The Next-Generation Liquefaction (NGL) project is a multi-year community-based research effort with the main goal of developing improved empirical procedures to evaluate liquefaction susceptibility, triggering, and consequences. The NGL project consists of three components (1) an open-source, global case-history database, (2) supporting studies aiming to capture specific effects not constrained by empirical data, and (3) model development. This study describes the structure of the NGL case-history database and its main characteristics. A functional beta-version of the current release of the database is accessible via a web interface at http://www.uclageo.com/NGL/ (last accessed 01/24/2018). The NGL case-history database is developed as a formal relational database using the My Structured Query Language (MySQL) management system. The NGL database comprises three main sections: (1) site, (2) earthquake event, and (3) post-earthquake observation. In NGL, a case-history is defined as the intersection among the three. The NGL database utilizes the Environmental Systems Research Institute (ESRI) Arc Geographic Information System (ArcGIS) Application Program Interface (API) and the Leaflet Javascript API to organize the data geo-spatially. As such, it provides invaluable visualization tools to analyze spatial distribution of recorded ground motions, site investigations, and observations. It also provides plotting tools to visualize geotechnical/geophysical in-situ investigations, laboratory tests, and post-earthquake observations (by means of photos, written descriptions, displacement vectors, LiDAR, satellite observations, etc.). These graphical tools are especially valuable to analyze liquefaction occurrence in urban areas. The database currently hosts several case-histories from Christchurch (New Zealand) following the 2010-2011 Canterbury earthquake sequence and from the greater Tokyo area (Japan) following the 2011 Tohoku-Oki earthquake. In both cases, high-quality post-earthquake liquefaction observations, along with field investigations and laboratory tests, are available. These earthquake events, are excellent examples on how the NGL database can provide the opportunity to greatly expand the number and quality of liquefaction case-histories globally.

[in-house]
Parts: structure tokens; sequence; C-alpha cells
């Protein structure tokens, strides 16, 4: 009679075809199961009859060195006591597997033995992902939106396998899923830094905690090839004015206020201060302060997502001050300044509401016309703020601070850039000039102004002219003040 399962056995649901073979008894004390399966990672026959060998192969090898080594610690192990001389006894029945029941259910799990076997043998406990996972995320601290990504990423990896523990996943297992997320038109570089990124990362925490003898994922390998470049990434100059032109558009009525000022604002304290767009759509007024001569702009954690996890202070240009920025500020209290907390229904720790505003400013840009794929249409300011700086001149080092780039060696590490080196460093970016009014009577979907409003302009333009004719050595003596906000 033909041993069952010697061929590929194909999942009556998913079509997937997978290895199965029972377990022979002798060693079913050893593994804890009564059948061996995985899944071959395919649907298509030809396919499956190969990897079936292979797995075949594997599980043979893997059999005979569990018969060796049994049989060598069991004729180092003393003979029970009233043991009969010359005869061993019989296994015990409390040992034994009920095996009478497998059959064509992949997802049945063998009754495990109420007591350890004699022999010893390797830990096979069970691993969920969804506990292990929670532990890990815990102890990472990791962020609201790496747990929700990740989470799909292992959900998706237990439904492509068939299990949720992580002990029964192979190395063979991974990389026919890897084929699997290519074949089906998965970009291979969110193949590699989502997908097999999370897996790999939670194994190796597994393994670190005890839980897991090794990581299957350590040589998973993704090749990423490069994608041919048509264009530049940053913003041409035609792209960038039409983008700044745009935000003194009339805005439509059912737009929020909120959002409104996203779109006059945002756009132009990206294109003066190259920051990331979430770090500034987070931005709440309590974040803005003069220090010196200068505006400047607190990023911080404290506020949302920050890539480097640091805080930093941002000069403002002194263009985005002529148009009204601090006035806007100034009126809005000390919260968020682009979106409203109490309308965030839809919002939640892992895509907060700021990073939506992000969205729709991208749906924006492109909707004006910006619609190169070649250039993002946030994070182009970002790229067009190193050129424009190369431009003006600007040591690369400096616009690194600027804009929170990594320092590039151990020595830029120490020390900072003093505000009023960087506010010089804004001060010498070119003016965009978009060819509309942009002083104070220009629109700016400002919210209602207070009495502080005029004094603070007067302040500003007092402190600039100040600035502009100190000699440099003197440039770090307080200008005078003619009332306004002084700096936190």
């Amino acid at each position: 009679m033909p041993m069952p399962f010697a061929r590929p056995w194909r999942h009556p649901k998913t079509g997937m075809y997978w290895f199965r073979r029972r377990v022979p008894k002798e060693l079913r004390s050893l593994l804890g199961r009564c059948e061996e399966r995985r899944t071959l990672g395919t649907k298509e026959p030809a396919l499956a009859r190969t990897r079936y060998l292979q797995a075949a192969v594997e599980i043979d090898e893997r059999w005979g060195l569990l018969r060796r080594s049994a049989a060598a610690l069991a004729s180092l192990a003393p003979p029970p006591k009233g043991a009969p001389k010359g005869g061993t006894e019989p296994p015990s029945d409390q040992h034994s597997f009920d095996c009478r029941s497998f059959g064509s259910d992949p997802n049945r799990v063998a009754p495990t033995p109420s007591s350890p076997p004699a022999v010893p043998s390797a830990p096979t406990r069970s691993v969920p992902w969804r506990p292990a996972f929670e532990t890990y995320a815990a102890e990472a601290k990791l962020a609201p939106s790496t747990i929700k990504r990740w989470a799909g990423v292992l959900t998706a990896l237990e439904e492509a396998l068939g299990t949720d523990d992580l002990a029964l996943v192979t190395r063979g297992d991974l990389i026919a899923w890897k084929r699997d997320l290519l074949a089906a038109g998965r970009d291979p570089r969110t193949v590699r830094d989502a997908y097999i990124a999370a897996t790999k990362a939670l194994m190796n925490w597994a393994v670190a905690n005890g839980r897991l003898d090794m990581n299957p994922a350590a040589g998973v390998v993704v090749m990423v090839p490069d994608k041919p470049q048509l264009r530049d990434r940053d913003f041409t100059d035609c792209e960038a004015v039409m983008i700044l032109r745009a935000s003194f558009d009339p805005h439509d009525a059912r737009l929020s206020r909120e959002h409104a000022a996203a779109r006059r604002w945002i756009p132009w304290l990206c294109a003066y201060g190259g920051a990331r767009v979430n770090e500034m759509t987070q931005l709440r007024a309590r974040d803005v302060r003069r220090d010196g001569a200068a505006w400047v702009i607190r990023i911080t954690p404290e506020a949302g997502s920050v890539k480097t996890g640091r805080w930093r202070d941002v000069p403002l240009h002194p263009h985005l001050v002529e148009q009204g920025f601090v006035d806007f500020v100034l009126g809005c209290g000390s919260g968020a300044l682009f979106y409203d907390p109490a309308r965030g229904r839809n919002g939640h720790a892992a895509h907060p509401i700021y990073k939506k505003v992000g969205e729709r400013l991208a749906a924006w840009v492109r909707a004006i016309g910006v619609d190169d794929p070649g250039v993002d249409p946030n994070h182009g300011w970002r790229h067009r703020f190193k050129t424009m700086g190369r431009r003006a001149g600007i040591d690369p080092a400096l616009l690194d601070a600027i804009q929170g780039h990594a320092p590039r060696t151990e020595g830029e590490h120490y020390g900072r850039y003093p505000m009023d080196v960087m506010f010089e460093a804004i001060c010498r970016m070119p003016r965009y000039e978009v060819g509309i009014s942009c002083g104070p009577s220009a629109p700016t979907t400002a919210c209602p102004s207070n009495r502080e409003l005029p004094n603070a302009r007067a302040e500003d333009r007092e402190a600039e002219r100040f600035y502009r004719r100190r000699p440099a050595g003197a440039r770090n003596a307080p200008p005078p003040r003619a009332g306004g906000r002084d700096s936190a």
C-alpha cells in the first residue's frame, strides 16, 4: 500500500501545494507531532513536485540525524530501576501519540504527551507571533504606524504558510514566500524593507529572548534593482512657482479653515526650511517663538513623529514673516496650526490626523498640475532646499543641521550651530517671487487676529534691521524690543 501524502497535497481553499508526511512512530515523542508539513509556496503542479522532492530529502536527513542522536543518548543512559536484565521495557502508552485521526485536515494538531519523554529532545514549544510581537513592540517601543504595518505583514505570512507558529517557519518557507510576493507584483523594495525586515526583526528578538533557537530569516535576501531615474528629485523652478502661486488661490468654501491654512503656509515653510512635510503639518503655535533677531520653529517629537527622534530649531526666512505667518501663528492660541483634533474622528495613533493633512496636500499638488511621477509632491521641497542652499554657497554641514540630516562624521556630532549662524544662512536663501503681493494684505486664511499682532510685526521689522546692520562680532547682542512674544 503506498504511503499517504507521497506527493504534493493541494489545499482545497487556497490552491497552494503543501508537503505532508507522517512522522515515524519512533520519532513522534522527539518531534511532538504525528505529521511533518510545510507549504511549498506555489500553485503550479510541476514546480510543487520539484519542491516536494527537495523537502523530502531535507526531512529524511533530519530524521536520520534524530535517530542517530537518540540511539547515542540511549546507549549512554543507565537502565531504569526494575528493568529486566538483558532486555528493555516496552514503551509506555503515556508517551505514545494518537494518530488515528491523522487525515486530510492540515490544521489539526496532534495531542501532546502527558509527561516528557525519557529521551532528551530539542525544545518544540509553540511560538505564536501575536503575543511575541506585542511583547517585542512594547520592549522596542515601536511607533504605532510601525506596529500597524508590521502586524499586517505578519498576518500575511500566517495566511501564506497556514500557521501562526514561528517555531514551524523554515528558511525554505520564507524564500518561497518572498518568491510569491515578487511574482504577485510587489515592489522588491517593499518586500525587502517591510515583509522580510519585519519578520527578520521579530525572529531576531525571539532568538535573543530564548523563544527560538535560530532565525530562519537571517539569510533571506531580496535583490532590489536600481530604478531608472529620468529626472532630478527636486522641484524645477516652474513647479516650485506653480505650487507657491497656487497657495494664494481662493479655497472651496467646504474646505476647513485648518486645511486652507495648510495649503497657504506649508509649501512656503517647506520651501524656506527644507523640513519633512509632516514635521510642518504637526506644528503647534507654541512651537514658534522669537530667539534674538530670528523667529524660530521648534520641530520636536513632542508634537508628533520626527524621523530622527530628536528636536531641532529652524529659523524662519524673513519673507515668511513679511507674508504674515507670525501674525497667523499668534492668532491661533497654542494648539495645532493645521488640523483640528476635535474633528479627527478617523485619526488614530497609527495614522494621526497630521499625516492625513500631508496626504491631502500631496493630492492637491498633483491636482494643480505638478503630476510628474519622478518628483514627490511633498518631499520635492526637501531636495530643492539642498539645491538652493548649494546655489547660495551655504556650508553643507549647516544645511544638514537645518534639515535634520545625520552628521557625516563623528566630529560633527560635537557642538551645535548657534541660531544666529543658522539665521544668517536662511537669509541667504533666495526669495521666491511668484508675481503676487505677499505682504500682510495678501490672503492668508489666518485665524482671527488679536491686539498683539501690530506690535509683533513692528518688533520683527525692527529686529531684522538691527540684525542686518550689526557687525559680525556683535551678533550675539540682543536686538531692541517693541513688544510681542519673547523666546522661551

NGL: an open source global database for next-generation of liquefaction assessment

Zimmaro P.
;
2018

Abstract

The Next-Generation Liquefaction (NGL) project is a multi-year community-based research effort with the main goal of developing improved empirical procedures to evaluate liquefaction susceptibility, triggering, and consequences. The NGL project consists of three components (1) an open-source, global case-history database, (2) supporting studies aiming to capture specific effects not constrained by empirical data, and (3) model development. This study describes the structure of the NGL case-history database and its main characteristics. A functional beta-version of the current release of the database is accessible via a web interface at http://www.uclageo.com/NGL/ (last accessed 01/24/2018). The NGL case-history database is developed as a formal relational database using the My Structured Query Language (MySQL) management system. The NGL database comprises three main sections: (1) site, (2) earthquake event, and (3) post-earthquake observation. In NGL, a case-history is defined as the intersection among the three. The NGL database utilizes the Environmental Systems Research Institute (ESRI) Arc Geographic Information System (ArcGIS) Application Program Interface (API) and the Leaflet Javascript API to organize the data geo-spatially. As such, it provides invaluable visualization tools to analyze spatial distribution of recorded ground motions, site investigations, and observations. It also provides plotting tools to visualize geotechnical/geophysical in-situ investigations, laboratory tests, and post-earthquake observations (by means of photos, written descriptions, displacement vectors, LiDAR, satellite observations, etc.). These graphical tools are especially valuable to analyze liquefaction occurrence in urban areas. The database currently hosts several case-histories from Christchurch (New Zealand) following the 2010-2011 Canterbury earthquake sequence and from the greater Tokyo area (Japan) following the 2011 Tohoku-Oki earthquake. In both cases, high-quality post-earthquake liquefaction observations, along with field investigations and laboratory tests, are available. These earthquake events, are excellent examples on how the NGL database can provide the opportunity to greatly expand the number and quality of liquefaction case-histories globally.
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Utilizza questo identificativo per citare o creare un link a questo documento: http://hdl.handle.net/20.500.11770/307451
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